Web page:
However, the scientific community has been discussing the macromolecular and supramolecular models, due to the undefined chemical structure of humic substances.


2. Concept and characterization of humic substances

Researchers in this area has been discussing the concept, origin, and composition of humic substances for the last decades, and these questions have not yet been clarified. According to [13, 14] humic substances are a complex, dispersed, and heterogeneous mixture of various organic compounds synthesized from organic matter residues, decomposed by microorganisms.

Humic substances exhibit a wide variety of structures and chemical compositions. As an example, a considerable part of these substances present the benzene ring (phenols and quinones), as shown in Figure 1. In addition, several functional groups are present in humic substances such as carboxylic, hydroxyl (phenolic and alcoholic), carbonyl, and amino groups [15]. The authors [16] list the substances identified in humic extracts, that include mono-, di- and trihydroxy acids, fatty acids, dicarboxylic acids, linear alcohols, phenolic acids, terpenoids, steroid compounds, carbohydrates and amino acids.

Figure 1.

Molecular building blocks that form humic substances containing the benzene ring.

In [9], the author reports that the functional groups that contribute most to the surface charge and reactivity of humic substances are phenolic and carboxylic groups. Humic acids behave as mixtures of dibasic acids, with pKa value around 4 for protonation of carboxylate groups and around 8 for protonation of phenolate groups. There is considerable overall similarity between the individual humic acids [17].

For this reason, the pKa values measured for a given sample are mean values relative to the constituent species. The other important characteristic is charge density. Fulvic acids are defined as associations of small hydrophilic molecules which several acidic functional groups that form the fulvic clusters dispersed in solution at any pH. Humic acids are made by associations mainly of hydrophobic compounds which it are stabilized at neutral pH by hydrophobic dispersive forces such Van der Waals forces, π-π bonds, CH-π bonds. Their conformations grow progressively in size when intermolecular hydrogen bondings are increasingly, flocculate at lower pH [11]. The presence of carboxylate and phenolate groups gives humic acids the ability to form complexes with ions such as Mg2+, Ca2+, Fe2+ and Fe3+. Many humic acids have two or more of these groups arranged in such a way that allows the formation of chelate complexes [18]. The development of complexes (chelates) is an important aspect of the biological role of humic acids in regulating the bioavailability of metallic ions [17].

According to [19] the elemental composition of humic substances can be divided and vary as follows: fulvic acids (35.1 to 75.7% carbon, 16.9 to 55.8% oxygen, 0.4 to 7.9% hydrogen, 0.5 to 8.2% nitrogen and 0.1 to 3.6% sulfur), humic acids (37.2 to 75.8% carbon, 7.9 to 56.6% oxygen, 1.6 to 11.7% hydrogen, 0.5 to 10.5% nitrogen and 0.1 to 8.3% sulfur) and humin (48.3 to 61.6% carbon, 28.8 to 45.1% oxygen, 7.3 to 14.2% hydrogen, 2.9 to 6.0% nitrogen and 0.1 to 0.9% sulfur).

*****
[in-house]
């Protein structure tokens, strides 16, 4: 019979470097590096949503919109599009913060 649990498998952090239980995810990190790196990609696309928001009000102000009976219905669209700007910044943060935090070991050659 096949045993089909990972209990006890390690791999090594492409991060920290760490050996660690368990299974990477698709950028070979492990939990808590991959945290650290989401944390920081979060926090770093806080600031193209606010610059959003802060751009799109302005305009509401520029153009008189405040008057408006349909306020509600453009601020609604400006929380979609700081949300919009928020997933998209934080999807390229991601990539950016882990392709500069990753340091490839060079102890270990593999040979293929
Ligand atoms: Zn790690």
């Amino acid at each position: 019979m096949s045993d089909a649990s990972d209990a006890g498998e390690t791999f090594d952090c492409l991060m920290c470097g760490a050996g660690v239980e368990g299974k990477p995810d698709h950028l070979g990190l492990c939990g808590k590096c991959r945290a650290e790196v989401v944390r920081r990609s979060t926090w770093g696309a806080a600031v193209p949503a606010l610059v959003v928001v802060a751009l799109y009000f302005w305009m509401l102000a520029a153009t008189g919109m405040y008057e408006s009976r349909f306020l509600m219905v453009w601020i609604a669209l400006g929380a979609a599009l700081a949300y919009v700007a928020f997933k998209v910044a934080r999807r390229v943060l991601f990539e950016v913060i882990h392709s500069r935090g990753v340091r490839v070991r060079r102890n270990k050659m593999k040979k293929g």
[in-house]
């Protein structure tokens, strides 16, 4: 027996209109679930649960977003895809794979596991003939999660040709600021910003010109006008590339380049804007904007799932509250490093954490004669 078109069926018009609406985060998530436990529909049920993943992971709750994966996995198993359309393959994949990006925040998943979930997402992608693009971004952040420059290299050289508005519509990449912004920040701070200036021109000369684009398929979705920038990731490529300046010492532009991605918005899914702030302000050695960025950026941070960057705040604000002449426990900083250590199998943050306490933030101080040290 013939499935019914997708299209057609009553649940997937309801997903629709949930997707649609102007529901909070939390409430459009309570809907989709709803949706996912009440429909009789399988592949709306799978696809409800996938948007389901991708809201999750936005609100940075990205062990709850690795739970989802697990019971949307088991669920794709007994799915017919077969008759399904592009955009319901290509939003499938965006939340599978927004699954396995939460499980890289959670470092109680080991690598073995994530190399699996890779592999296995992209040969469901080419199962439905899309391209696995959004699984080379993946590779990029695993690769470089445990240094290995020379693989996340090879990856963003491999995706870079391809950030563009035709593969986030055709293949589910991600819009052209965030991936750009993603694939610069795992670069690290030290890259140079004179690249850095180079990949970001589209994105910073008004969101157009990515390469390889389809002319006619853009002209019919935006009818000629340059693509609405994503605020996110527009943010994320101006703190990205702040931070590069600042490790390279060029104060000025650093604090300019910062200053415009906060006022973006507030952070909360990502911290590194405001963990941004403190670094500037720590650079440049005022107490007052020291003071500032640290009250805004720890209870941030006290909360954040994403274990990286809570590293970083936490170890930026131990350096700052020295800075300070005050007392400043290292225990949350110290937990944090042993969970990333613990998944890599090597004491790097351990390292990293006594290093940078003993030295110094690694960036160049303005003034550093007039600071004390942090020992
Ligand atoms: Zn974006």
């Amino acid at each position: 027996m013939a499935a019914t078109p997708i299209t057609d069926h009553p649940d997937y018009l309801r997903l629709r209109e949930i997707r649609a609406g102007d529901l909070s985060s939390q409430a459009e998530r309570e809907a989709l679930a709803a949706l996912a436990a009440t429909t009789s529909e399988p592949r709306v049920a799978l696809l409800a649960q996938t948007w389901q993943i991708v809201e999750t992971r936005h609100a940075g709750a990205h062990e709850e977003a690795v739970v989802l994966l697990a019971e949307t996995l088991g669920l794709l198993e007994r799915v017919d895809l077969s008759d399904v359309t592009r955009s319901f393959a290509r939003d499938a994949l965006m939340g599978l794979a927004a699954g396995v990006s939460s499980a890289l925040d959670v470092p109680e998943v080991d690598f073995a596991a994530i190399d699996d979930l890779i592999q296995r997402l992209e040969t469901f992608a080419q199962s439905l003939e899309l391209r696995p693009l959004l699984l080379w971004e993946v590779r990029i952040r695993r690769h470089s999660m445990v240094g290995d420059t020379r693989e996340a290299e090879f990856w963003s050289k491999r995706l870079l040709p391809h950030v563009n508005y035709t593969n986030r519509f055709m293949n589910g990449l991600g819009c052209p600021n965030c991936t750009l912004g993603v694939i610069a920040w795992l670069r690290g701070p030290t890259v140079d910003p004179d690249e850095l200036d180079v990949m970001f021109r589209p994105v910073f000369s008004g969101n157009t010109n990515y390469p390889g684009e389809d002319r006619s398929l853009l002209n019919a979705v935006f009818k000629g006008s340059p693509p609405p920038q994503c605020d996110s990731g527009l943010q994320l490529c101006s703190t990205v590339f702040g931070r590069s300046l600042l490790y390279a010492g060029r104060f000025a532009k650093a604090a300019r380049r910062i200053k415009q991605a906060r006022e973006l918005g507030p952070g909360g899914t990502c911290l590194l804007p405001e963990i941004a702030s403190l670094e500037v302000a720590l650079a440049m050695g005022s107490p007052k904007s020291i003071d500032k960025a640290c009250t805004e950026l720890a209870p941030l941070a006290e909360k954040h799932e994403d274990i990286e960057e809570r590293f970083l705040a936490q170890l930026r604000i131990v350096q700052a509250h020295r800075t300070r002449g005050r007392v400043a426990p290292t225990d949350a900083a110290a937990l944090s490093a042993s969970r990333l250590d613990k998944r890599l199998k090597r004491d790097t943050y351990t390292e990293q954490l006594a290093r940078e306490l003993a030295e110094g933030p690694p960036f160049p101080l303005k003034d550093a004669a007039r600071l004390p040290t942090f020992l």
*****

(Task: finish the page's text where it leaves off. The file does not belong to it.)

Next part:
The presence and relative abundance of fulvic acids, humic acids, and humin is inferred by laboratory extraction, a process that modifies their original state. Humic and fulvic acids are extracted as a colloidal solution from the soil to other solid phase sources in a strongly basic aqueous solution of sodium or potassium hydroxide. Humic acids are precipitated into the solution by adjusting the pH to 1 with hydrochloric acid, keeping fulvic acids in solution. This is the operational difference between humic and fulvic acids. Humin is insoluble in diluted alkali. The alcohol-soluble portion of the humic fraction is generally referred to as humic acid. The named “gray humic acids” (GHA), according to [20], are soluble in alkaline media of low ionic strength; “brown humic acids” (BHA) are soluble under alkaline conditions regardless of ionic strength; and fulvic acids (FA) are soluble regardless of pH and ionic strength. Humic acid, as traditionally produced in the laboratory, is not a single acid; instead, it is a complex mixture of many different acids containing carboxylic and phenolic groups so that the mixture behaves functionally as a dibasic acid or, occasionally, as a tribasic acid. Humic acid used for soil correction is manufactured using the same well-established procedures. Humic acids can form complexes with ions commonly found in the environment creating humic colloids. Humic acids are insoluble in water at acid pH, while fulvic acids are also derived from humic substances, but are water soluble throughout the pH range [21]. Humic and fulvic acids are often used as a soil supplement in agriculture and, less commonly, as a human nutritional supplement. As a nutritional supplement, fulvic acid can be found in liquid form as a component of mineral colloids. Fulvic acids are polyelectrolytes and are unique colloids that diffuse easily through membranes, whereas all other colloids do not [22]. A sequential chemical fractionation called Humeomics can be used to isolate more homogeneous humic fractions and determine their molecular structures by advanced spectroscopic and chromatographic methods [23].